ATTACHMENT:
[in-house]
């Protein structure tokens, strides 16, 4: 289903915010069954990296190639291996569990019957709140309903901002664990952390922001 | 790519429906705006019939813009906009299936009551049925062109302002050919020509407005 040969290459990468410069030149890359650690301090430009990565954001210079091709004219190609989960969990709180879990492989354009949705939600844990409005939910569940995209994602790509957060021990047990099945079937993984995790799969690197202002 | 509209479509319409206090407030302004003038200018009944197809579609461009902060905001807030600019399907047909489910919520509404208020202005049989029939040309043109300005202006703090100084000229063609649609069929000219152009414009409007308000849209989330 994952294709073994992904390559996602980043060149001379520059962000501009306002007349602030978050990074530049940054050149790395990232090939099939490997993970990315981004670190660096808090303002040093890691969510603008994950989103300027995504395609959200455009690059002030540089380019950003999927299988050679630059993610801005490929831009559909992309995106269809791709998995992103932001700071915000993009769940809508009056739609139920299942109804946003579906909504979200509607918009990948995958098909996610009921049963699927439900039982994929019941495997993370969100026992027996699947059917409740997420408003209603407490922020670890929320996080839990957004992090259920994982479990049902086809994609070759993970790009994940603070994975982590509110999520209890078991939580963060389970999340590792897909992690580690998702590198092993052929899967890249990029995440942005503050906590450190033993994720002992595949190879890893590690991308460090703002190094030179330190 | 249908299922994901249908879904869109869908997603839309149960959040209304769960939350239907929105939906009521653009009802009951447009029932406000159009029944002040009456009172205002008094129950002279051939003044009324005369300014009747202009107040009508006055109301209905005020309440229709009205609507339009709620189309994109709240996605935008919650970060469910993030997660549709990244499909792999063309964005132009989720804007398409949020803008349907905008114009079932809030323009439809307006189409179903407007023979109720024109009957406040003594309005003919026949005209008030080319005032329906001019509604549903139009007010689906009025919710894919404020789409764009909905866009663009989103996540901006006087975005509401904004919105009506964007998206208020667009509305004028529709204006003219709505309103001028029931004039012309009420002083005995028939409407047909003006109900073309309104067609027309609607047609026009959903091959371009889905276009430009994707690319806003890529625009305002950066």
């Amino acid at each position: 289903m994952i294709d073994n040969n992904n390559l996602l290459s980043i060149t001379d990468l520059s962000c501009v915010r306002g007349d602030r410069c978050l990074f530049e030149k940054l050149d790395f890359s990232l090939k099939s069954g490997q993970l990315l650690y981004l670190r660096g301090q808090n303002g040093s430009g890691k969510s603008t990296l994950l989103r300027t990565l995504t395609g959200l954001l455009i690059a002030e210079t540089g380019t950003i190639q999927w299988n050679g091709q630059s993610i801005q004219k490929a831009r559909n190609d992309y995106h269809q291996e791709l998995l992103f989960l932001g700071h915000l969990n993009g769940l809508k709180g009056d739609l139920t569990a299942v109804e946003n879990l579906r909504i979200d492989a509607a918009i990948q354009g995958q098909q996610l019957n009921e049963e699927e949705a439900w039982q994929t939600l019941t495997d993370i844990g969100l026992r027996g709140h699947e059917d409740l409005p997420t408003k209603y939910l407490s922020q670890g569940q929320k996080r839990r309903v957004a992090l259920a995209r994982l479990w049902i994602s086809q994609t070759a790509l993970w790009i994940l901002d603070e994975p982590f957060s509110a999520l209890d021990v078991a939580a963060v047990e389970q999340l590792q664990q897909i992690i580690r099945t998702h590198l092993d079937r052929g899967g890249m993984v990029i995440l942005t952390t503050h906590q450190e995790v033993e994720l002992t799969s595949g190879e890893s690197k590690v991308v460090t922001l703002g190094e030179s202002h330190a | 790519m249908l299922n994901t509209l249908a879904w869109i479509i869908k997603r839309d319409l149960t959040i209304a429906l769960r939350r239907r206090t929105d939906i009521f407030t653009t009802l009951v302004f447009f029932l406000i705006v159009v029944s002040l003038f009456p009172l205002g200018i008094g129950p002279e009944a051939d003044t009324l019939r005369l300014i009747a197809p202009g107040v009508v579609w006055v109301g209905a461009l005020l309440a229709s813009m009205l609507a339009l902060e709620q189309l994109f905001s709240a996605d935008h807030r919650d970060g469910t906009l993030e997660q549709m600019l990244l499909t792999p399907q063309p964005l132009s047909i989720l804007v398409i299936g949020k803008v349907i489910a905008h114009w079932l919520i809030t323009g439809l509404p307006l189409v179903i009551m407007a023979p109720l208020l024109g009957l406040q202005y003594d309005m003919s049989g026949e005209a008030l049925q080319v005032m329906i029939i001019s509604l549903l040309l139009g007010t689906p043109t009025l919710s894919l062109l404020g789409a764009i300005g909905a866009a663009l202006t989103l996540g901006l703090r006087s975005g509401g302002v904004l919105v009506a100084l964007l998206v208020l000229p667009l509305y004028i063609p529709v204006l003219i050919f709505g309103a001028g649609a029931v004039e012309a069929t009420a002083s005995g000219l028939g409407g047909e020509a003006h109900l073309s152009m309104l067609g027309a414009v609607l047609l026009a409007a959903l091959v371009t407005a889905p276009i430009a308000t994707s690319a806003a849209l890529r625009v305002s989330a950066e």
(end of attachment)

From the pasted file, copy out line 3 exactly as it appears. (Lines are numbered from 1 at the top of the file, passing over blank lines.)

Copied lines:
């Amino acid at each position: 289903m994952i294709d073994n040969n992904n390559l996602l290459s980043i060149t001379d990468l520059s962000c501009v915010r306002g007349d602030r410069c978050l990074f530049e030149k940054l050149d790395f890359s990232l090939k099939s069954g490997q993970l990315l650690y981004l670190r660096g301090q808090n303002g040093s430009g890691k969510s603008t990296l994950l989103r300027t990565l995504t395609g959200l954001l455009i690059a002030e210079t540089g380019t950003i190639q999927w299988n050679g091709q630059s993610i801005q004219k490929a831009r559909n190609d992309y995106h269809q291996e791709l998995l992103f989960l932001g700071h915000l969990n993009g769940l809508k709180g009056d739609l139920t569990a299942v109804e946003n879990l579906r909504i979200d492989a509607a918009i990948q354009g995958q098909q996610l019957n009921e049963e699927e949705a439900w039982q994929t939600l019941t495997d993370i844990g969100l026992r027996g709140h699947e059917d409740l409005p997420t408003k209603y939910l407490s922020q670890g569940q929320k996080r839990r309903v957004a992090l259920a995209r994982l479990w049902i994602s086809q994609t070759a790509l993970w790009i994940l901002d603070e994975p982590f957060s509110a999520l209890d021990v078991a939580a963060v047990e389970q999340l590792q664990q897909i992690i580690r099945t998702h590198l092993d079937r052929g899967g890249m993984v990029i995440l942005t952390t503050h906590q450190e995790v033993e994720l002992t799969s595949g190879e890893s690197k590690v991308v460090t922001l703002g190094e030179s202002h330190a | 790519m249908l299922n994901t509209l249908a879904w869109i479509i869908k997603r839309d319409l149960t959040i209304a429906l769960r939350r239907r206090t929105d939906i009521f407030t653009t009802l009951v302004f447009f029932l406000i705006v159009v029944s002040l003038f009456p009172l205002g200018i008094g129950p002279e009944a051939d003044t009324l019939r005369l300014i009747a197809p202009g107040v009508v579609w006055v109301g209905a461009l005020l309440a229709s813009m009205l609507a339009l902060e709620q189309l994109f905001s709240a996605d935008h807030r919650d970060g469910t906009l993030e997660q549709m600019l990244l499909t792999p399907q063309p964005l132009s047909i989720l804007v398409i299936g949020k803008v349907i489910a905008h114009w079932l919520i809030t323009g439809l509404p307006l189409v179903i009551m407007a023979p109720l208020l024109g009957l406040q202005y003594d309005m003919s049989g026949e005209a008030l049925q080319v005032m329906i029939i001019s509604l549903l040309l139009g007010t689906p043109t009025l919710s894919l062109l404020g789409a764009i300005g909905a866009a663009l202006t989103l996540g901006l703090r006087s975005g509401g302002v904004l919105v009506a100084l964007l998206v208020l000229p667009l509305y004028i063609p529709v204006l003219i050919f709505g309103a001028g649609a029931v004039e012309a069929t009420a002083s005995g000219l028939g409407g047909e020509a003006h109900l073309s152009m309104l067609g027309a414009v609607l047609l026009a409007a959903l091959v371009t407005a889905p276009i430009a308000t994707s690319a806003a849209l890529r625009v305002s989330a950066e």